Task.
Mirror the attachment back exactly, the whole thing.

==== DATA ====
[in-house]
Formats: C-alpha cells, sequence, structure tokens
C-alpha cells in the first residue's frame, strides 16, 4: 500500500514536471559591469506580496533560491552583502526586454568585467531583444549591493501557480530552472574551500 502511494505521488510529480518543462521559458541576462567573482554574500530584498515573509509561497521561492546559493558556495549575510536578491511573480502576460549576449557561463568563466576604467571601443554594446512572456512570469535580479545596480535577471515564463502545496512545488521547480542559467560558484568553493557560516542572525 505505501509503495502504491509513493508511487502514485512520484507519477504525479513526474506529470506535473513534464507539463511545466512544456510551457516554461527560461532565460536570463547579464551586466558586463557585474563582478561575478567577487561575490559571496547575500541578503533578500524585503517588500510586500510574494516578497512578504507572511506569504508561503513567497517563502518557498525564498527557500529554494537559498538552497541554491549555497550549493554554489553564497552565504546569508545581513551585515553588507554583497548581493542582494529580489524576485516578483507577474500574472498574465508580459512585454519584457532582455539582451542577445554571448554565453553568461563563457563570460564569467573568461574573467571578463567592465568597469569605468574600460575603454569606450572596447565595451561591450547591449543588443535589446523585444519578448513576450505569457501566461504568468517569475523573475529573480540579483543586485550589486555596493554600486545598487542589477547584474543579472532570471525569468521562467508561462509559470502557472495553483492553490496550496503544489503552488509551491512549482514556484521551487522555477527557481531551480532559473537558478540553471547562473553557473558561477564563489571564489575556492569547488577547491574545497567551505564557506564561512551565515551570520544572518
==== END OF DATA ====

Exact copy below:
[in-house]
Formats: C-alpha cells, sequence, structure tokens
C-alpha cells in the first residue's frame, strides 16, 4: 500500500514536471559591469506580496533560491552583502526586454568585467531583444549591493501557480530552472574551500 502511494505521488510529480518543462521559458541576462567573482554574500530584498515573509509561497521561492546559493558556495549575510536578491511573480502576460549576449557561463568563466576604467571601443554594446512572456512570469535580479545596480535577471515564463502545496512545488521547480542559467560558484568553493557560516542572525 505505501509503495502504491509513493508511487502514485512520484507519477504525479513526474506529470506535473513534464507539463511545466512544456510551457516554461527560461532565460536570463547579464551586466558586463557585474563582478561575478567577487561575490559571496547575500541578503533578500524585503517588500510586500510574494516578497512578504507572511506569504508561503513567497517563502518557498525564498527557500529554494537559498538552497541554491549555497550549493554554489553564497552565504546569508545581513551585515553588507554583497548581493542582494529580489524576485516578483507577474500574472498574465508580459512585454519584457532582455539582451542577445554571448554565453553568461563563457563570460564569467573568461574573467571578463567592465568597469569605468574600460575603454569606450572596447565595451561591450547591449543588443535589446523585444519578448513576450505569457501566461504568468517569475523573475529573480540579483543586485550589486555596493554600486545598487542589477547584474543579472532570471525569468521562467508561462509559470502557472495553483492553490496550496503544489503552488509551491512549482514556484521551487522555477527557481531551480532559473537558478540553471547562473553557473558561477564563489571564489575556492569547488577547491574545497567551505564557506564561512551565515551570520544572518